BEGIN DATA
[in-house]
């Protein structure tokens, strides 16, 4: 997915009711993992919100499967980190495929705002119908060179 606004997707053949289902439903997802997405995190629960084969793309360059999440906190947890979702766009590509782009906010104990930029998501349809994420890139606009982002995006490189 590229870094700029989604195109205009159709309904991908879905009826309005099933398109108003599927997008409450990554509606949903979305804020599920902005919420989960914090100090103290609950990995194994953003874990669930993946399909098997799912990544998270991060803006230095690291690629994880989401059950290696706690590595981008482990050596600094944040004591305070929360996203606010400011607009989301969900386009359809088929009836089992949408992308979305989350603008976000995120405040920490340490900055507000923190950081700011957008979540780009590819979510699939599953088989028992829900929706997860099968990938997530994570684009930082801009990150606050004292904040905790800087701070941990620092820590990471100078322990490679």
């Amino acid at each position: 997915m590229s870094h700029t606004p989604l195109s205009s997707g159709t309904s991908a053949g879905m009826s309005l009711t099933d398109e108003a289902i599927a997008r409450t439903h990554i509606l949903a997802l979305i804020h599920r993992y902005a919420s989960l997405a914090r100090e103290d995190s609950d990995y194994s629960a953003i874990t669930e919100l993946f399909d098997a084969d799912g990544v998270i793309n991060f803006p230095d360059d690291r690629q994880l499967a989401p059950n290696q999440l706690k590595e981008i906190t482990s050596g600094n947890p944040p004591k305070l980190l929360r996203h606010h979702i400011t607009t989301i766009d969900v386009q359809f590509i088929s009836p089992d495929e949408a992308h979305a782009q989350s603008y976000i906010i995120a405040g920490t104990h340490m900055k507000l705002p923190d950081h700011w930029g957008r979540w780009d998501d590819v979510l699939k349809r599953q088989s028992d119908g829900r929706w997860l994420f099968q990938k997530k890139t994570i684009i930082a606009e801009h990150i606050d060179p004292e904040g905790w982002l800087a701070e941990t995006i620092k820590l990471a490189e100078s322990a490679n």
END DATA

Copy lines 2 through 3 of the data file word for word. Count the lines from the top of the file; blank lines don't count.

């Protein structure tokens, strides 16, 4: 997915009711993992919100499967980190495929705002119908060179 606004997707053949289902439903997802997405995190629960084969793309360059999440906190947890979702766009590509782009906010104990930029998501349809994420890139606009982002995006490189 590229870094700029989604195109205009159709309904991908879905009826309005099933398109108003599927997008409450990554509606949903979305804020599920902005919420989960914090100090103290609950990995194994953003874990669930993946399909098997799912990544998270991060803006230095690291690629994880989401059950290696706690590595981008482990050596600094944040004591305070929360996203606010400011607009989301969900386009359809088929009836089992949408992308979305989350603008976000995120405040920490340490900055507000923190950081700011957008979540780009590819979510699939599953088989028992829900929706997860099968990938997530994570684009930082801009990150606050004292904040905790800087701070941990620092820590990471100078322990490679």
């Amino acid at each position: 997915m590229s870094h700029t606004p989604l195109s205009s997707g159709t309904s991908a053949g879905m009826s309005l009711t099933d398109e108003a289902i599927a997008r409450t439903h990554i509606l949903a997802l979305i804020h599920r993992y902005a919420s989960l997405a914090r100090e103290d995190s609950d990995y194994s629960a953003i874990t669930e919100l993946f399909d098997a084969d799912g990544v998270i793309n991060f803006p230095d360059d690291r690629q994880l499967a989401p059950n290696q999440l706690k590595e981008i906190t482990s050596g600094n947890p944040p004591k305070l980190l929360r996203h606010h979702i400011t607009t989301i766009d969900v386009q359809f590509i088929s009836p089992d495929e949408a992308h979305a782009q989350s603008y976000i906010i995120a405040g920490t104990h340490m900055k507000l705002p923190d950081h700011w930029g957008r979540w780009d998501d590819v979510l699939k349809r599953q088989s028992d119908g829900r929706w997860l994420f099968q990938k997530k890139t994570i684009i930082a606009e801009h990150i606050d060179p004292e904040g905790w982002l800087a701070e941990t995006i620092k820590l990471a490189e100078s322990a490679n």